The World Bank has suspended financial aid to Afghanistan and stated it is deeply concerned about the situation in the country, especially women’s rights since the Taliban took over. Agence France-Presse (AFP) quoted a World Bank official saying, “We have paused disbursements in our operations in Afghanistan, and we are closely monitoring and assessing the situation. We are deeply concerned about the situation in Afghanistan and the impact on the country’s development prospects, especially for women.”
World Bank ‘deeply concerned,’ pauses aid to Afghanistan: AFP news agency quoting an official— ANI (@ANI) August 24, 2021
The World Bank did not release the statement earlier as its personnel were in the country. The evacuation process was completed on Friday, which was then followed by the process of suspending the aid. The spokesperson added the World Bank would continue to consult with the development partners and international community. He said, “Together with our partners, we are exploring ways we can remain engaged to preserve hard-won development gains and continue to support the people of Afghanistan.”
The International Monetary Fund (IMF) also announced the suspension of its operations with Afghanistan, including the existing loan program worth $370 million. It also suspended the funds under Special Drawing Rights (SDR) worth $340 million that Kabul was supposed to receive on Monday.
Reportedly, the US has decided to stick to its plan to withdraw the forces completely by the previously announced deadline that is August 31. Last week, the US government had announced that the Taliban would not have access to the gold and cash reserves that are mostly held overseas.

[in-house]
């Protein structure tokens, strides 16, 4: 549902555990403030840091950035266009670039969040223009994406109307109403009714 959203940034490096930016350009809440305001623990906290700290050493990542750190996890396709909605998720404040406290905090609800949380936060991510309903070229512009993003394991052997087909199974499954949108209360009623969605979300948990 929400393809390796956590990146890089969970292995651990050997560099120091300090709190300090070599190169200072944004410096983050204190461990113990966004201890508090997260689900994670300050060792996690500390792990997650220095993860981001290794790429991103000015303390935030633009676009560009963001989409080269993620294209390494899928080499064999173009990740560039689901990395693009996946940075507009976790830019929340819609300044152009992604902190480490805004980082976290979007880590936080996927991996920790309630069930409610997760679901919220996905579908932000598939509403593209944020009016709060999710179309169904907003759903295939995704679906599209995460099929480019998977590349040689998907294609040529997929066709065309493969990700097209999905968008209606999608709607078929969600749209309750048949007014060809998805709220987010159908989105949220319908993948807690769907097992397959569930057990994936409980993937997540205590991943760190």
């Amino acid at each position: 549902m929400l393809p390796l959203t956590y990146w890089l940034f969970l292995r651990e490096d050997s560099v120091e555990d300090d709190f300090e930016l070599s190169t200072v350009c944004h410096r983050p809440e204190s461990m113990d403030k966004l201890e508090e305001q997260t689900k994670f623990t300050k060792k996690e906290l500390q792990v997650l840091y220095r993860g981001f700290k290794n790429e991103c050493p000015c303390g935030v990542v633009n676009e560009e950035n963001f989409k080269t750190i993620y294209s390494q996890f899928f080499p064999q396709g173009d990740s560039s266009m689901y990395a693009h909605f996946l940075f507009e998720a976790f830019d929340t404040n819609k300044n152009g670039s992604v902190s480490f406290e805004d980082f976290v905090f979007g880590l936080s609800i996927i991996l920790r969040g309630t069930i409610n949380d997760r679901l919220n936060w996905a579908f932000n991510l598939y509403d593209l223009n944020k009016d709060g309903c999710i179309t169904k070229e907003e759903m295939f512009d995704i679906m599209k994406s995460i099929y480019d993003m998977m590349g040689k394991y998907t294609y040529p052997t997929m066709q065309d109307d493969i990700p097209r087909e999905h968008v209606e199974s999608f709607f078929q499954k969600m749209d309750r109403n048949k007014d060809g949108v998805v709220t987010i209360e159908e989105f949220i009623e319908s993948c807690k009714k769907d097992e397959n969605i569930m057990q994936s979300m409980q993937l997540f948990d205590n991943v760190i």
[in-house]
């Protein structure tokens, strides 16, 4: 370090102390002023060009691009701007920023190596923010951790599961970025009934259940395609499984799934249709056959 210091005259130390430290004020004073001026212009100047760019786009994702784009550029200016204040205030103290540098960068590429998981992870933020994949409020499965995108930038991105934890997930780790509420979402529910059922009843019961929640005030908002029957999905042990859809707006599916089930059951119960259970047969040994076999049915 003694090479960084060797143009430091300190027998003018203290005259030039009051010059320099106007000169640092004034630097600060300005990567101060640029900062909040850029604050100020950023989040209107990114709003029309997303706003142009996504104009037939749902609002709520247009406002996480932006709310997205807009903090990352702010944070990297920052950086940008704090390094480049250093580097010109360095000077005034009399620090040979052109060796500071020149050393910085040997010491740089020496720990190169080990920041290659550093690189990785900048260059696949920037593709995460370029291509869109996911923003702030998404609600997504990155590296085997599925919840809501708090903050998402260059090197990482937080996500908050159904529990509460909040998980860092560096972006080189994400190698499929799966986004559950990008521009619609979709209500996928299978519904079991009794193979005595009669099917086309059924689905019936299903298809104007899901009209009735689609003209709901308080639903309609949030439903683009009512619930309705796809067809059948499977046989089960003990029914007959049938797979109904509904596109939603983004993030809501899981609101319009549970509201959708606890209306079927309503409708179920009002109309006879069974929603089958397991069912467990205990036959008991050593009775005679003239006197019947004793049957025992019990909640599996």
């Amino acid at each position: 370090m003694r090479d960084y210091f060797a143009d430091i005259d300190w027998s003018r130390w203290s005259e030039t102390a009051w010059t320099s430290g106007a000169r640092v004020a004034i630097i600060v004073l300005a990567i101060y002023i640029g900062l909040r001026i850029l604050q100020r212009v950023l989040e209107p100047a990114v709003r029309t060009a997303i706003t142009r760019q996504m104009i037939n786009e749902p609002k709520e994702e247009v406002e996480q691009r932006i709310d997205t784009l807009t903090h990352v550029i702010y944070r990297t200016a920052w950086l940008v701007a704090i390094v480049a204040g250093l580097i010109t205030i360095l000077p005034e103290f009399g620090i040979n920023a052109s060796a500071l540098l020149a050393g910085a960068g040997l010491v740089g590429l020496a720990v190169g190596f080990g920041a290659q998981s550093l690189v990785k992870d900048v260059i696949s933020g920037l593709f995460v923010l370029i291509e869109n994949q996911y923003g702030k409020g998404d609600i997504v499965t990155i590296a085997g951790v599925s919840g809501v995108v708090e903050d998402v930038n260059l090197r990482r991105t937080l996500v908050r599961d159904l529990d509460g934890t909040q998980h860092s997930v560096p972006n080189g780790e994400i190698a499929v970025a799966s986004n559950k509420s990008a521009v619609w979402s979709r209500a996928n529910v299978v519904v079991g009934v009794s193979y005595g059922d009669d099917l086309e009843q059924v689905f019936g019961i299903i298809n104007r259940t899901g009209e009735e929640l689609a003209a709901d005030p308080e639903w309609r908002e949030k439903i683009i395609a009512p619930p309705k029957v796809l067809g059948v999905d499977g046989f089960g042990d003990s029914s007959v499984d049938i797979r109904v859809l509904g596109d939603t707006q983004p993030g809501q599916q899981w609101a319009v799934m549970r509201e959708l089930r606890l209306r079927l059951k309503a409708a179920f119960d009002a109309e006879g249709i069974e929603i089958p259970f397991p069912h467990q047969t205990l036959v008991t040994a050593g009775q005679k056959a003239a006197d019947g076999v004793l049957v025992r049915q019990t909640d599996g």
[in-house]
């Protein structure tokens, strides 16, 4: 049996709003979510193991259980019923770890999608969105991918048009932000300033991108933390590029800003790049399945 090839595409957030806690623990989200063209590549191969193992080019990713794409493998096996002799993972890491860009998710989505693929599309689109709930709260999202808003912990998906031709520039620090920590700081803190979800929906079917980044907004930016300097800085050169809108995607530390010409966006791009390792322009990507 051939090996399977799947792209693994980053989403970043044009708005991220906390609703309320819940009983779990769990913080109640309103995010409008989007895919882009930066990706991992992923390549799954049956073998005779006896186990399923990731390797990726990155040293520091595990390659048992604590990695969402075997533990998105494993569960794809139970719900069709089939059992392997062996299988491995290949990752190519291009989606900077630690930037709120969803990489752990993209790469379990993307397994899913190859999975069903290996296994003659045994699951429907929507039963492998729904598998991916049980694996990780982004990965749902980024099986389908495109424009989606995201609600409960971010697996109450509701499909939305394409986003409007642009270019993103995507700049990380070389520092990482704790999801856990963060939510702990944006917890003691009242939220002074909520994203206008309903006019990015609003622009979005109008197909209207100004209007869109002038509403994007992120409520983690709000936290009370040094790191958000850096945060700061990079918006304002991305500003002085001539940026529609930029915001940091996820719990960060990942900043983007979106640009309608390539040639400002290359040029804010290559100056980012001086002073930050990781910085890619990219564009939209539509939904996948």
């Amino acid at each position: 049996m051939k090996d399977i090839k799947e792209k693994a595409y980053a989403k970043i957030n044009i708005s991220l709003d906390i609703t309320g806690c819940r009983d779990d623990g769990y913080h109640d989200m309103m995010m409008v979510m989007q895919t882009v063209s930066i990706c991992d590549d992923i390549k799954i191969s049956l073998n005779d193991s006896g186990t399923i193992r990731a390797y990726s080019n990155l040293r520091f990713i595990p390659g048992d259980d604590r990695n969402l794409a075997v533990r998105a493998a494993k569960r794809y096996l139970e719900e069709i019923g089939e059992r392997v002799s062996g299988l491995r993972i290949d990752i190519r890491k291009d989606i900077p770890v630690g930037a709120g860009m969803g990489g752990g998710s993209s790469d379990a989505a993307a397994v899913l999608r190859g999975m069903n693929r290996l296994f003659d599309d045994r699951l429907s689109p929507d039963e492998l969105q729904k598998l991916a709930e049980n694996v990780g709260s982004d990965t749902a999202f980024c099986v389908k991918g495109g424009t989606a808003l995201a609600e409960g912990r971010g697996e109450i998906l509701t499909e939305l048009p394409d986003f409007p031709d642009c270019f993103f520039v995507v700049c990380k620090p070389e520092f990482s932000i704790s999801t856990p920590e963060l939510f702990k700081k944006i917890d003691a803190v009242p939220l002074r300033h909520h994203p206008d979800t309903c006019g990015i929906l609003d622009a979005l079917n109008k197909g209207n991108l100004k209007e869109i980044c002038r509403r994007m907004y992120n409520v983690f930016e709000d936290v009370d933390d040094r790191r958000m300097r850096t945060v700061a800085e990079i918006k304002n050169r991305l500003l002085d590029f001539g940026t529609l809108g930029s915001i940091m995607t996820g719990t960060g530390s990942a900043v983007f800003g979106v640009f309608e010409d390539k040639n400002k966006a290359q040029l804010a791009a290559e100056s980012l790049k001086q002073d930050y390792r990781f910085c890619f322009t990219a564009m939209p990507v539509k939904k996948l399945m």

There are over two dozen development projects underway in Afghanistan under the World Bank. According to reports, the lender has provided over $5.2 billion for development projects, mostly in grants since 2002.
Taliban takeover in Afghanistan
Amidst the ongoing withdrawal of US forces from Afghanistan, the Taliban swiftly took over power by taking control of the majority of the large cities in the country. It resulted in people trying to flee the country, including women who feared a return of 1990s-type Taliban rule where they had to stay at home, entertainment was banned, and public executions as punishments were common.
Since the Taliban took over, though they promised to grant some rights to women under strict Sharia law. Women have been told to wear a burqa. Female employees were told to leave business premises, including radio stations. A woman was killed for not wearing a burqa, while another was reportedly killed as she did not cook well. Reports also suggested that the Taliban has been conducting door-to-door search operations hunting girls and women between the age of 12 to 45 to use them as sex slaves.